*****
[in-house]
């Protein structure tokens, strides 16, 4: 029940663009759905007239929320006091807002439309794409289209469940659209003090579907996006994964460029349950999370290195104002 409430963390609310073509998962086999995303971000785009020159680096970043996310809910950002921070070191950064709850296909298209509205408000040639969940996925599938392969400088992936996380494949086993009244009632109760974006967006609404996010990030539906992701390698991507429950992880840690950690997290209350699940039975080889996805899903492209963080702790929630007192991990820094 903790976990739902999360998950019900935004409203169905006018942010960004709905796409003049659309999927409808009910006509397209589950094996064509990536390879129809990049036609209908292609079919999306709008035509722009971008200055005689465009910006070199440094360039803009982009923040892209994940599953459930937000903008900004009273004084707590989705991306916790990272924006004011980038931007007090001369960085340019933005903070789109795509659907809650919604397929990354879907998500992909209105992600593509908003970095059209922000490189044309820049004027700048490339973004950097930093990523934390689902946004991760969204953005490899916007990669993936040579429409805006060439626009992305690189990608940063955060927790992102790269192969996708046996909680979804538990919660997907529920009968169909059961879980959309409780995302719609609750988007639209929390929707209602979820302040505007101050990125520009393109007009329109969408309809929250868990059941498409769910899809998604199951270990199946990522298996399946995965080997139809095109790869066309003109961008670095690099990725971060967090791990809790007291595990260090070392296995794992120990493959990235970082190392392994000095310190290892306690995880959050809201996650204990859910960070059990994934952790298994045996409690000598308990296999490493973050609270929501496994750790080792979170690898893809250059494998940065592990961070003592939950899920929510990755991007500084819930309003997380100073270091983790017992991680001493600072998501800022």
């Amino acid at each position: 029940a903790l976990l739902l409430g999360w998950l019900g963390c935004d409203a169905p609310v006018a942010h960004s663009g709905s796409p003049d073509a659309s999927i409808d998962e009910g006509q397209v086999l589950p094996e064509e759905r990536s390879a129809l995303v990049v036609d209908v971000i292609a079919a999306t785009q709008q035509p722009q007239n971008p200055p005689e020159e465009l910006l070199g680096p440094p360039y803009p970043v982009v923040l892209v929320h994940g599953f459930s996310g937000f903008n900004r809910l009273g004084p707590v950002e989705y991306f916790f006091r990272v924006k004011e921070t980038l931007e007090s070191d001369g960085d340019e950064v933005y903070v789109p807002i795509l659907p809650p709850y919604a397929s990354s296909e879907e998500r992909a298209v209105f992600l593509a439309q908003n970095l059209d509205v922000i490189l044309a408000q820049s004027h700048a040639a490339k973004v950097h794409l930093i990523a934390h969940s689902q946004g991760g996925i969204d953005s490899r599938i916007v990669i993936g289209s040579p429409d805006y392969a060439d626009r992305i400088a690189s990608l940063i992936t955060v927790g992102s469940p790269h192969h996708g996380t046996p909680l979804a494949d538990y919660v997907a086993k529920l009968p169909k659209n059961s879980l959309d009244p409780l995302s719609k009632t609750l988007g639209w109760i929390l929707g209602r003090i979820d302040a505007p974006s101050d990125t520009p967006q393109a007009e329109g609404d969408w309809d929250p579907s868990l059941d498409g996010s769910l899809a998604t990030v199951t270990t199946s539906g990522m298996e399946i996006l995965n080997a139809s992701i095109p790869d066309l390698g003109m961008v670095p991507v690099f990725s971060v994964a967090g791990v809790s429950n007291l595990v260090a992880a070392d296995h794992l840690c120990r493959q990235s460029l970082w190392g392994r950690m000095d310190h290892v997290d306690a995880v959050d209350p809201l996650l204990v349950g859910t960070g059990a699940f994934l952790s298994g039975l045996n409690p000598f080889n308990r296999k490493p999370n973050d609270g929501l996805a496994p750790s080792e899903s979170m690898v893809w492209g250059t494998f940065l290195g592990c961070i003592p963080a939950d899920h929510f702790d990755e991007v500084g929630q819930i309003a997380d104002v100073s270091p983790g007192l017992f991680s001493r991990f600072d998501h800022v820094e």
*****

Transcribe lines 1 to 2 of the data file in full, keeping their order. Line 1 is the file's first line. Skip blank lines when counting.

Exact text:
[in-house]
């Protein structure tokens, strides 16, 4: 029940663009759905007239929320006091807002439309794409289209469940659209003090579907996006994964460029349950999370290195104002 409430963390609310073509998962086999995303971000785009020159680096970043996310809910950002921070070191950064709850296909298209509205408000040639969940996925599938392969400088992936996380494949086993009244009632109760974006967006609404996010990030539906992701390698991507429950992880840690950690997290209350699940039975080889996805899903492209963080702790929630007192991990820094 903790976990739902999360998950019900935004409203169905006018942010960004709905796409003049659309999927409808009910006509397209589950094996064509990536390879129809990049036609209908292609079919999306709008035509722009971008200055005689465009910006070199440094360039803009982009923040892209994940599953459930937000903008900004009273004084707590989705991306916790990272924006004011980038931007007090001369960085340019933005903070789109795509659907809650919604397929990354879907998500992909209105992600593509908003970095059209922000490189044309820049004027700048490339973004950097930093990523934390689902946004991760969204953005490899916007990669993936040579429409805006060439626009992305690189990608940063955060927790992102790269192969996708046996909680979804538990919660997907529920009968169909059961879980959309409780995302719609609750988007639209929390929707209602979820302040505007101050990125520009393109007009329109969408309809929250868990059941498409769910899809998604199951270990199946990522298996399946995965080997139809095109790869066309003109961008670095690099990725971060967090791990809790007291595990260090070392296995794992120990493959990235970082190392392994000095310190290892306690995880959050809201996650204990859910960070059990994934952790298994045996409690000598308990296999490493973050609270929501496994750790080792979170690898893809250059494998940065592990961070003592939950899920929510990755991007500084819930309003997380100073270091983790017992991680001493600072998501800022």